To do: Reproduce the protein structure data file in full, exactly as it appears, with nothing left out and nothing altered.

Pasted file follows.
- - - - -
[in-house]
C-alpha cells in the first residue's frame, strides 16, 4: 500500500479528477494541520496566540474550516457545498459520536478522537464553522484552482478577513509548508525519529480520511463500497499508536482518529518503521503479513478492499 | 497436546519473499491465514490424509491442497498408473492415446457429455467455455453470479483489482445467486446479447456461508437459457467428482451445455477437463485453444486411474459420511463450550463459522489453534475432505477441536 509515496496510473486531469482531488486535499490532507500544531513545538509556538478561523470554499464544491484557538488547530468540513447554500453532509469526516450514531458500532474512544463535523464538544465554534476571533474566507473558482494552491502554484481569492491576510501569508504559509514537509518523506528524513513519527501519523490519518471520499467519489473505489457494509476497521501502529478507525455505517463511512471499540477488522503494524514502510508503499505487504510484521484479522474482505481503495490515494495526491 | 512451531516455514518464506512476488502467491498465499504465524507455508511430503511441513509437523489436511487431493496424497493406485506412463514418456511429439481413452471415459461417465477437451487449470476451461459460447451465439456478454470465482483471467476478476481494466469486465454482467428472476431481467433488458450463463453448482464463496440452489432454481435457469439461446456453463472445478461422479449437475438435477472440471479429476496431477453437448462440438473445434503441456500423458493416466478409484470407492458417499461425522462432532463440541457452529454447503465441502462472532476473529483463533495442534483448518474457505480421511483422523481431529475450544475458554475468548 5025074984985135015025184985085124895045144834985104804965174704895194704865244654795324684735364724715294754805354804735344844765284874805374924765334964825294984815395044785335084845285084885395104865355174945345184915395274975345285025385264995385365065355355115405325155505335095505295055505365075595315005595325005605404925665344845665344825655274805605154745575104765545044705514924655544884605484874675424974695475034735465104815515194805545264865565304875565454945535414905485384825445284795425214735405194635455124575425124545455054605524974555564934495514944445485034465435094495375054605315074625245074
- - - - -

[in-house]
C-alpha cells in the first residue's frame, strides 16, 4: 500500500479528477494541520496566540474550516457545498459520536478522537464553522484552482478577513509548508525519529480520511463500497499508536482518529518503521503479513478492499 | 497436546519473499491465514490424509491442497498408473492415446457429455467455455453470479483489482445467486446479447456461508437459457467428482451445455477437463485453444486411474459420511463450550463459522489453534475432505477441536 509515496496510473486531469482531488486535499490532507500544531513545538509556538478561523470554499464544491484557538488547530468540513447554500453532509469526516450514531458500532474512544463535523464538544465554534476571533474566507473558482494552491502554484481569492491576510501569508504559509514537509518523506528524513513519527501519523490519518471520499467519489473505489457494509476497521501502529478507525455505517463511512471499540477488522503494524514502510508503499505487504510484521484479522474482505481503495490515494495526491 | 512451531516455514518464506512476488502467491498465499504465524507455508511430503511441513509437523489436511487431493496424497493406485506412463514418456511429439481413452471415459461417465477437451487449470476451461459460447451465439456478454470465482483471467476478476481494466469486465454482467428472476431481467433488458450463463453448482464463496440452489432454481435457469439461446456453463472445478461422479449437475438435477472440471479429476496431477453437448462440438473445434503441456500423458493416466478409484470407492458417499461425522462432532463440541457452529454447503465441502462472532476473529483463533495442534483448518474457505480421511483422523481431529475450544475458554475468548 5025074984985135015025184985085124895045144834985104804965174704895194704865244654795324684735364724715294754805354804735344844765284874805374924765334964825294984815395044785335084845285084885395104865355174945345184915395274975345285025385264995385365065355355115405325155505335095505295055505365075595315005595325005605404925665344845665344825655274805605154745575104765545044705514924655544884605484874675424974695475034735465104815515194805545264865565304875565454945535414905485384825445284795425214735405194635455124575425124545455054605524974555564934495514944445485034465435094495375054605315074625245074